11-year-old Matt loves working with his family’s sled dog teams out in the woods around his home, and he used to take his family’s life off the grid life (with no indoor plumbing!) for granted. But now other kids are making fun of him for it, and for being bad at math. To bring his math grade up, he has to do well on an extra-credit project on the practical skills of business accounting, and so he starts a sled dog school. He gets two customers—Tubbs, whose mom wants him out of the house and exercising, and Alex, whose mom wants her to build an impressive resume of extracurriculars. And though there are ups and downs, there’s also lots of fun, and Matt ends up with his extra credit, two new friends, and greater appreciation for his quirky home. All the great sled dog details will make kids want to hitch up their own dogs and head off into the snow!

Audacity Jones Steals the Show, by Kirby Larson
Here’s a fun adventure with both an elephant in danger and a magical cat! Audie is whisked from her orphanage home to help a detective prevent Harry Houdini’s biggest trick yet from being sabotaged. He’s going to make an elephant disappear, unless the absent-minded genius who is the brains of this trick isn’t “taken care off” by a jealous rival. And in the meantime, there’s the elephant himself, a young and mistreated animal, who must be saved! Audie’s highly intelligent and most unusual cat goes to New York with her, and helps her unravel the mystery and find just the right home for the elephant. It’s a fun visit to historic New York with enough historical detail to make it convincing, without weighing the story down. Animal lovers and young fans of detective stories will love it. It’s the sequel to Audacity Jones to the Rescue, but it stands on its own just fine.

The Wizard’s Dog, by Eric Kahn Gale
Nosewise is the best magical dog of 2017! His master, Merlin, and Merlin’s apprentice, Morgana, keeps him shut out of the study where they do their own magics, but Nosewise is sure he can learn to do the amazing things Morgana can. And when Morgana hangs a magical stone around his neck, Nosewise can talk! When Merlin and Morgana are kidnapped by the fae, who are taking over the mortal world, it’s up to Nosewise to rescue them. He befriends a boy named Arthur, and together they find the sword in the stone…The story is told from Nosewise’s doggish point of view, which makes it a fun twist on the Arthur legend. Nosewise’s own magic is likewise of a doggish bent, with the nose being crucial. And the conclusion, in which Nosewise shows just what a Good Dog he is, is a lovely twist on the legend!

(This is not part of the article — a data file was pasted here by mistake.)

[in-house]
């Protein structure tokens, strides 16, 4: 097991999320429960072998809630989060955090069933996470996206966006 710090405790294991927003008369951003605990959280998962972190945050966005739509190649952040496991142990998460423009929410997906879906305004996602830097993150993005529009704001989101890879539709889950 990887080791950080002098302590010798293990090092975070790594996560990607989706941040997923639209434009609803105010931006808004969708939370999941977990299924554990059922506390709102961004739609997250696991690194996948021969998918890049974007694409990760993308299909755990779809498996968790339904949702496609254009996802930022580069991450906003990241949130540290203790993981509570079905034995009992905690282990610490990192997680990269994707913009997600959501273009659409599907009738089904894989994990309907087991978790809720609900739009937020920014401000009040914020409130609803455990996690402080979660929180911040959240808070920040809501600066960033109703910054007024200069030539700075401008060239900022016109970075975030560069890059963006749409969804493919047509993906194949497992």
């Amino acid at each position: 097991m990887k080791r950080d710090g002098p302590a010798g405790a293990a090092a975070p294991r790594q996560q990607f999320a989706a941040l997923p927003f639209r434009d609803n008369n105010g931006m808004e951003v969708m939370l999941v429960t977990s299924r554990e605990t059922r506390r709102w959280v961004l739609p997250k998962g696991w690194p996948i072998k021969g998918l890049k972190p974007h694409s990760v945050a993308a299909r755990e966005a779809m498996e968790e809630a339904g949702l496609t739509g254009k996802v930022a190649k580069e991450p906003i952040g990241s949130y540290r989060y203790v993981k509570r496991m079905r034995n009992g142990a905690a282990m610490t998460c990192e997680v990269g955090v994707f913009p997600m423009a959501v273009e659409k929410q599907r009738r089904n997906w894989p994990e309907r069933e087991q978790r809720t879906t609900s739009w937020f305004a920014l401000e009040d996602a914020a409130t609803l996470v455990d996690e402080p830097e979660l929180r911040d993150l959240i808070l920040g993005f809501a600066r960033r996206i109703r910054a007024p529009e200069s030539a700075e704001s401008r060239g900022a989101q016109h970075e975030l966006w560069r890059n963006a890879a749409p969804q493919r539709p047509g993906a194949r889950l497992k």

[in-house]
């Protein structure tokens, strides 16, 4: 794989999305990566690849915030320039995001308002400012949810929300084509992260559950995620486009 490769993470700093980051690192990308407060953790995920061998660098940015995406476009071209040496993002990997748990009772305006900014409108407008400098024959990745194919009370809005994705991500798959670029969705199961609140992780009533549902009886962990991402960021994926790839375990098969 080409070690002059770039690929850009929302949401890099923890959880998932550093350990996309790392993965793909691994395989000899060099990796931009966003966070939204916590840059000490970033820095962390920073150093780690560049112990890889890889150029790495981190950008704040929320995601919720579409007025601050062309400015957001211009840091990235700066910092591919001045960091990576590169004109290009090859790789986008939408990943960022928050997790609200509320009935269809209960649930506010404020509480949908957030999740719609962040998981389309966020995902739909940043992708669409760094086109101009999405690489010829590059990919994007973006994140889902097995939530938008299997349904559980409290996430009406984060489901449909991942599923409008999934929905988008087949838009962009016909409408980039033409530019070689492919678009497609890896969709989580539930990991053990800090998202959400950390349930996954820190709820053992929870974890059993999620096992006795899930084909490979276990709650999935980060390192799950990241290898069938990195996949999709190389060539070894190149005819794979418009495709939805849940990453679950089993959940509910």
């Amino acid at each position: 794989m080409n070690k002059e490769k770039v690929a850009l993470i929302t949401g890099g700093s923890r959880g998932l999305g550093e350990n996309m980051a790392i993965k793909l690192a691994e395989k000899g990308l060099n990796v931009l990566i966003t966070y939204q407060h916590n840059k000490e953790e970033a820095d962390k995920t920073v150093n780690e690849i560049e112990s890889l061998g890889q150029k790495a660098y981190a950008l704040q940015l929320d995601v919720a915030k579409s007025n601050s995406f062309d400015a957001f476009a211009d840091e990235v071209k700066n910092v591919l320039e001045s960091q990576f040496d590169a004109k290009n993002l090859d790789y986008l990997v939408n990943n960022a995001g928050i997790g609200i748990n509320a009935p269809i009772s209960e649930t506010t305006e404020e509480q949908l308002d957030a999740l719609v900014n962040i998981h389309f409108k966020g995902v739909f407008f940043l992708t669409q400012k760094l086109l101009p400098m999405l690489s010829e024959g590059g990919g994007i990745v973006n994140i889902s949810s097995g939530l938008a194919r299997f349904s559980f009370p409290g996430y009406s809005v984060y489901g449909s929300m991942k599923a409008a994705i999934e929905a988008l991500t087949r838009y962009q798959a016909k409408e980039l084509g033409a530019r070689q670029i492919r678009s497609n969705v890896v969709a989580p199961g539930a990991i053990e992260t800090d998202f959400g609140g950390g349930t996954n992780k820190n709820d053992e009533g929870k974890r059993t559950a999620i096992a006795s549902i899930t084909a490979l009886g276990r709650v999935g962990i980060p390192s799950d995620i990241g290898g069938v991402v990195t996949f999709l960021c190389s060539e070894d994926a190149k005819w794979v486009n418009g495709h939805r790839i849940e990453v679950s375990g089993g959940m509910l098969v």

Lesser Spotted Animals, by Martin Brown
Nonfiction can be fun! If you have a kid who still enjoys books with facts and pictures, do offer them this gathering of unusual animals, in which information is combined with humorous asides and appealing illustrations (some realistic, others funny cartons)! Learn about numbats, fairy armadillos, and a host of other lesser-known animals. Information includes data on the animals’ diet, habitat and status in the wild, from critically endangered to the more cheerful least concern species. It encourages appreciation for these animals in a truly engaging way!

What books would you recommend to young readers who love animals?